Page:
This year both the Financial Industry and the Big Three have gone hat in hand to Congress asking for taxpayer investments in their failed business models. The Wall Street wizards got the largest bailout in American history; the auto industry is still waiting to find out its fate. But regardless of whether or not Detroit gets saved, politicians are now overseeing the largest period of nationalization since the FDR administration, and 2009 looks to only expand government's business in business. Since the American people are leaving it up to Congress to decide which industries deserve to live and die, I say let's have a national debate on bailing out the news. Good reporting is a valuable public utility. Maybe we should start to treat it like one.
It's no secret that the news business is having a rough time. Newspapers are failing, folding or slashing staff around the country. The Tribune Co. has filed for bankruptcy, the New York Times is second mortgaging its building to stay in business and the Christian Science Monitor has stopped printing entirely. With ad sales sparse and subscriptions waning, the long term prospects of many American newspapers is grim. Some of these wounds are self-inflicted. Some are the result of massive technological sea changes.
Regardless of their cause, top flight teams of investigative print journalists are now looking at tightening budgets, if not shuttered print shops. When it comes to broadcast, the election helped boost business last year. But next year, all major networks are predicting dramatic losses in ad revenue for their news divisions. And cable news, to compete for audience share, has gone from self-parody to tragic farce, tripping over a constantly lowered journalistic bar in an attempt to appeal to the most partisan, and opinion filled product containing the least actual beat reportage. This is all very bad for the average citizen.
Even though "the mainstream media" is just about everyone's favorite whipping boy these days, it often does get the story right. As the filmmaker Alex Gibney says in our episode of The Media Project this week, "the best thing about reporters is their ability to expose corruption and regulate the abuse of power." If that is not the definition of a public utility, I'm not sure what is. Just as the FDA keeps us from eating tainted meat or dangerous drugs, or the EPA keeps toxins out of our environment (or tries to under some administrations), good reporting holds tyranny in check: corporate tyranny, social tyranny, political tyranny and the other injustices in our system. But a privatized news industry is now largely failing because for decades it has had to compete in the market like any other business. And as the news has sought to find a working business model, the result has often been to skew towards "infotainment" or partisan marketing schemes. No other utility is treated like that.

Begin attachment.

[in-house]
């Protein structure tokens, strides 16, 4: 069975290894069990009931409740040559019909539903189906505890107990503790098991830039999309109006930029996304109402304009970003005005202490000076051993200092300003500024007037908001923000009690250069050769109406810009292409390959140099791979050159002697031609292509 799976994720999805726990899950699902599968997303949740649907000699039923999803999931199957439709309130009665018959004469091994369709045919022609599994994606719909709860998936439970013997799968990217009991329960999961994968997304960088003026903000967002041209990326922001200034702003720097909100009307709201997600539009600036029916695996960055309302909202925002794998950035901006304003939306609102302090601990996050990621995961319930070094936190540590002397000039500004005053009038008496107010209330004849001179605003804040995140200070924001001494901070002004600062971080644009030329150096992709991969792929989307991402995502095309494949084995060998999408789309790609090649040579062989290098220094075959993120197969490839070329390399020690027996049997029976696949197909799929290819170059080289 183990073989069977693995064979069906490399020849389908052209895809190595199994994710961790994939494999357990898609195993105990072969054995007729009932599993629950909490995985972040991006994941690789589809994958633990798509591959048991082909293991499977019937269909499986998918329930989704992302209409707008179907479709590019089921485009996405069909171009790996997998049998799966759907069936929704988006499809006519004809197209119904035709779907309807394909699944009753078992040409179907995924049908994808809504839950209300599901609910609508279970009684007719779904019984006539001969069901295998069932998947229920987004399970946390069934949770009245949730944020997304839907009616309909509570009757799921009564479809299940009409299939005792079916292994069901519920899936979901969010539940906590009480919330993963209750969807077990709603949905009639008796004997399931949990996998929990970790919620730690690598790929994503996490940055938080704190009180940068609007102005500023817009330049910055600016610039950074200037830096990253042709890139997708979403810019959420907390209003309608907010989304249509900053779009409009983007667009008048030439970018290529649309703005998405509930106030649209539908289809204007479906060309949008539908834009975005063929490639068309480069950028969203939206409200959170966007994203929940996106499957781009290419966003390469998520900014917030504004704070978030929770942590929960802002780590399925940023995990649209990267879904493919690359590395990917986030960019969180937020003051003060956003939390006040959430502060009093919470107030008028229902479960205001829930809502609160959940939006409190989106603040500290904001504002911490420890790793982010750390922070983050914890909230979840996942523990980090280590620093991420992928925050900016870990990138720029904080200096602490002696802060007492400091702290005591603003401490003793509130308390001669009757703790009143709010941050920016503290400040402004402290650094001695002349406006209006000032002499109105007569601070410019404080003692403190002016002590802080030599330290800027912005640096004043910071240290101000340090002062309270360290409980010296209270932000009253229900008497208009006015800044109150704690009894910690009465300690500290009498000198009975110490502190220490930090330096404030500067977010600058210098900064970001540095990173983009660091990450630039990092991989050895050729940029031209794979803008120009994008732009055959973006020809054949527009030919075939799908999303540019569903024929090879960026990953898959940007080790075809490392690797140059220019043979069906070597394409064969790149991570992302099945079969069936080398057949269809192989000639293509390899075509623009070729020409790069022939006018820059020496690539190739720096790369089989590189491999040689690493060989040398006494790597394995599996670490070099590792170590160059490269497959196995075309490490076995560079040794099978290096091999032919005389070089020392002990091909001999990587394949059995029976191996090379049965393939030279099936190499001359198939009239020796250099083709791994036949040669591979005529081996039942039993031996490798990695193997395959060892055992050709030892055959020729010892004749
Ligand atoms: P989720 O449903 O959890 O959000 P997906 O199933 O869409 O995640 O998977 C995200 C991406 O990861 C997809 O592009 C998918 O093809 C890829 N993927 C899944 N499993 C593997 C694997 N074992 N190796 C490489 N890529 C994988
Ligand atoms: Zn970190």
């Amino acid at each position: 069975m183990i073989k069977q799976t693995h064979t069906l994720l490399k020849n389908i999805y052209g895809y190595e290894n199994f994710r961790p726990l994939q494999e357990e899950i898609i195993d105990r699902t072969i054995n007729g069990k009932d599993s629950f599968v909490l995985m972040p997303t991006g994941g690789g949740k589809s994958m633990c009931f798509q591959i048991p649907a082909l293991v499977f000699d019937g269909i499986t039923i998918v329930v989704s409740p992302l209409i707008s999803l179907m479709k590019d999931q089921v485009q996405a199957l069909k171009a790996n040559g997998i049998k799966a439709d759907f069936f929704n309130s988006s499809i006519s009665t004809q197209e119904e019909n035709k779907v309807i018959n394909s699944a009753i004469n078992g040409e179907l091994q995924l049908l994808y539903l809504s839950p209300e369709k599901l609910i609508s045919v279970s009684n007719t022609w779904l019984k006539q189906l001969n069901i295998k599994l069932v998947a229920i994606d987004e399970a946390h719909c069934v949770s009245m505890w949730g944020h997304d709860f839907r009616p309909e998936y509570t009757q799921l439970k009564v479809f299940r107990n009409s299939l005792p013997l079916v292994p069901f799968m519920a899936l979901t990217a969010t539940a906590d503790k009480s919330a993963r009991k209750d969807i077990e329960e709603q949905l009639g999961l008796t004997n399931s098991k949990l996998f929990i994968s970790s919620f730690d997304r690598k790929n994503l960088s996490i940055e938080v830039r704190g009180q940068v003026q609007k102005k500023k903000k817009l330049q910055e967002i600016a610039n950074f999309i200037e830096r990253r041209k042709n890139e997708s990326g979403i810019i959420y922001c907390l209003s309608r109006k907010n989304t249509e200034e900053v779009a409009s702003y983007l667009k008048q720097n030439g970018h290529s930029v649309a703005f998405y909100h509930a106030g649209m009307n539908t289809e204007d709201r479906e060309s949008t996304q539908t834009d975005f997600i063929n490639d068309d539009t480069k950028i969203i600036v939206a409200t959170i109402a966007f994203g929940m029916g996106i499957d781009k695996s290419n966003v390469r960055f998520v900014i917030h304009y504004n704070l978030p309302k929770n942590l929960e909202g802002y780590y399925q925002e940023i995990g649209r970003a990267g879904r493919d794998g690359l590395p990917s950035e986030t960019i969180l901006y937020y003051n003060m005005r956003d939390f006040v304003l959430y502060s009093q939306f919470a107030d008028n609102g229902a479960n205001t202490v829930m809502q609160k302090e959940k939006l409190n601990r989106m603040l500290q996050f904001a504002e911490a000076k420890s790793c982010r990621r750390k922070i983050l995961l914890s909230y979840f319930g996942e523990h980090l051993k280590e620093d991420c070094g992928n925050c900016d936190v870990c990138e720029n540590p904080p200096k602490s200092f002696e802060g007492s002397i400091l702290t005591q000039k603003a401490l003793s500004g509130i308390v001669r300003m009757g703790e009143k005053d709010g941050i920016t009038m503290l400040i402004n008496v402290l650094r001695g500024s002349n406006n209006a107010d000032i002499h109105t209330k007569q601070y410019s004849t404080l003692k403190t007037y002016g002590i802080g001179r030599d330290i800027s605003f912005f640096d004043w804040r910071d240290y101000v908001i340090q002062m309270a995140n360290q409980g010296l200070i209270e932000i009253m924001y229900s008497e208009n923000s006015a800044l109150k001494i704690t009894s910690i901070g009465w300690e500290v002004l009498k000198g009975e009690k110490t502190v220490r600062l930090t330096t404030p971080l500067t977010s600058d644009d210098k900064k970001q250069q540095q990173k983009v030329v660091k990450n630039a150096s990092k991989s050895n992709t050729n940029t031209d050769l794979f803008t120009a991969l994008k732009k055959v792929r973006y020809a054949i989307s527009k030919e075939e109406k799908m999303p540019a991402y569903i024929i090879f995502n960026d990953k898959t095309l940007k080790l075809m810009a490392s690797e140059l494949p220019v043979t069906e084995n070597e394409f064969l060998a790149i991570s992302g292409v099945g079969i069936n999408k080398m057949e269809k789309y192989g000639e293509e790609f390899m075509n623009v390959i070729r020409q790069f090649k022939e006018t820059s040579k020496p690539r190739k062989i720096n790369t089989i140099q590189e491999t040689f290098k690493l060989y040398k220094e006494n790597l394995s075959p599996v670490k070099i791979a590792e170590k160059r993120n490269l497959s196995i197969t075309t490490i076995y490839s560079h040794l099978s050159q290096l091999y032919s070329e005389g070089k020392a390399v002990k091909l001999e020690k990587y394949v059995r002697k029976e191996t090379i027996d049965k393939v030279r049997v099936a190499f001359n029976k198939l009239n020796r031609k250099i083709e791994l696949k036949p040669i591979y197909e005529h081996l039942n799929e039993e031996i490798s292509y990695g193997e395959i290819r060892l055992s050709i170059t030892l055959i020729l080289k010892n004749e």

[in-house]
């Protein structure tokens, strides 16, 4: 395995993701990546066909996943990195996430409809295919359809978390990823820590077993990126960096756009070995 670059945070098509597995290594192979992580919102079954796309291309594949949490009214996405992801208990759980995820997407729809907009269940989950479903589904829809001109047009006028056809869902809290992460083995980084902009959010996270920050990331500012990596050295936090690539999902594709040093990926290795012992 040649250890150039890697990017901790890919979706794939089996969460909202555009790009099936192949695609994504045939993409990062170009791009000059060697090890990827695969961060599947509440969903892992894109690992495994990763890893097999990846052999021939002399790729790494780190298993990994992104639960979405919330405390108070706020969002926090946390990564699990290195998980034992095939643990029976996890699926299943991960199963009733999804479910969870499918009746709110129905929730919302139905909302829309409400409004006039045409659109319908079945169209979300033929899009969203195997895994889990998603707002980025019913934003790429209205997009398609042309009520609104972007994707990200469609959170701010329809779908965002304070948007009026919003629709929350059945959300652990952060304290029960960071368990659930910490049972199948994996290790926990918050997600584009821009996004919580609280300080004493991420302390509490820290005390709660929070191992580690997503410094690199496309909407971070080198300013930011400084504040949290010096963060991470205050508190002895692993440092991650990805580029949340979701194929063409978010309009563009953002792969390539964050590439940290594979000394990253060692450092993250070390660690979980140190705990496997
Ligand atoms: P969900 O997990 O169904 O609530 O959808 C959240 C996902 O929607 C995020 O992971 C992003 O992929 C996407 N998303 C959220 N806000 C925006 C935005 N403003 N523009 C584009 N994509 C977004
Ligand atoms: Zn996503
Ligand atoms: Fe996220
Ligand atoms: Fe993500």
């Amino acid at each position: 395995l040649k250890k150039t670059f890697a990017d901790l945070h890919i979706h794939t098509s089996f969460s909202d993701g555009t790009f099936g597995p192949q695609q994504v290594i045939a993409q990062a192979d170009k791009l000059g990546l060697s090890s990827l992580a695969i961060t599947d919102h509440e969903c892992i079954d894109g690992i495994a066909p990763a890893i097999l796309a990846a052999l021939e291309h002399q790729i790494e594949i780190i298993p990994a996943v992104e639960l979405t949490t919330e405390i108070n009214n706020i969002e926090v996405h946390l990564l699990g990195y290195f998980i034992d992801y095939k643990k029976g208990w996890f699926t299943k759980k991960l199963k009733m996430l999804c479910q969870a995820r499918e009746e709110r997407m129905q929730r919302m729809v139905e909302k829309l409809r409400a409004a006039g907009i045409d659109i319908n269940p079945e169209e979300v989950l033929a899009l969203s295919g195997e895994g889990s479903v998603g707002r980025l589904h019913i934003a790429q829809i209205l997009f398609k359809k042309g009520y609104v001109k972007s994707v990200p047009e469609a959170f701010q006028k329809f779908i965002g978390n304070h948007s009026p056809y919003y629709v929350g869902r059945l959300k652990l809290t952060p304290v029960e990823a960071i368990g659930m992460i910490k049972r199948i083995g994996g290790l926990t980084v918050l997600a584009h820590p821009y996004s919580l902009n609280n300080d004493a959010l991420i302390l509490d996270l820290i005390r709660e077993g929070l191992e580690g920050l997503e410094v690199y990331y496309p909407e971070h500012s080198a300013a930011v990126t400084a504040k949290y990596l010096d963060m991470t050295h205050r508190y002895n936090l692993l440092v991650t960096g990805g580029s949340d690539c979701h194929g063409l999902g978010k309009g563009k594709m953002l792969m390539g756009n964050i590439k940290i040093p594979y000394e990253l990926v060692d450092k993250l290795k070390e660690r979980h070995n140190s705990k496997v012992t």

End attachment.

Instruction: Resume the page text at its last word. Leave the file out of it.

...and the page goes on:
We as a country have always been largely wary of government influence in our press because we fear journalism becoming a mouth piece for politicians. But the political apparatus in this country has already grown so savvy about message manipulation that is has effectively turned the private press into just that. Look at the selling of the Iraq War in print or on cable or the White House's payroll of proxy opinion makers. Just because the news business would take public funds does not mean that it would, should or could stop being a free press. Many of our allies in Europe and Canada have a partially nationalized media and not slipped into absolute dictatorships. So why not go public -- either create a truly new national news organization or transform and fund the hell out of NPR?
Government influence could be kept at bay with an adequate endowment that could be privately managed ... not unlike how we manage state worker's pension funds. And we could allow journalists to go back to doing what they do best: hard-hitting, informative, public service reporting. I know that for years it has been vogue to say that citizen journalism will be the answer to the transforming news business. But while bloggers have prevented many stories from falling through the cracks, the signal to noise ratio is deafening. Having at least one known, reliable source for actual investigative reportage is like a middle C of credibility the rest of reporters can tune up to.
James Madison said "to the press alone, chequered as it is with abuses, the world is indebted for all the triumphs which have been gained by reason and humanity over error and oppression." Maybe it is time to invest in that.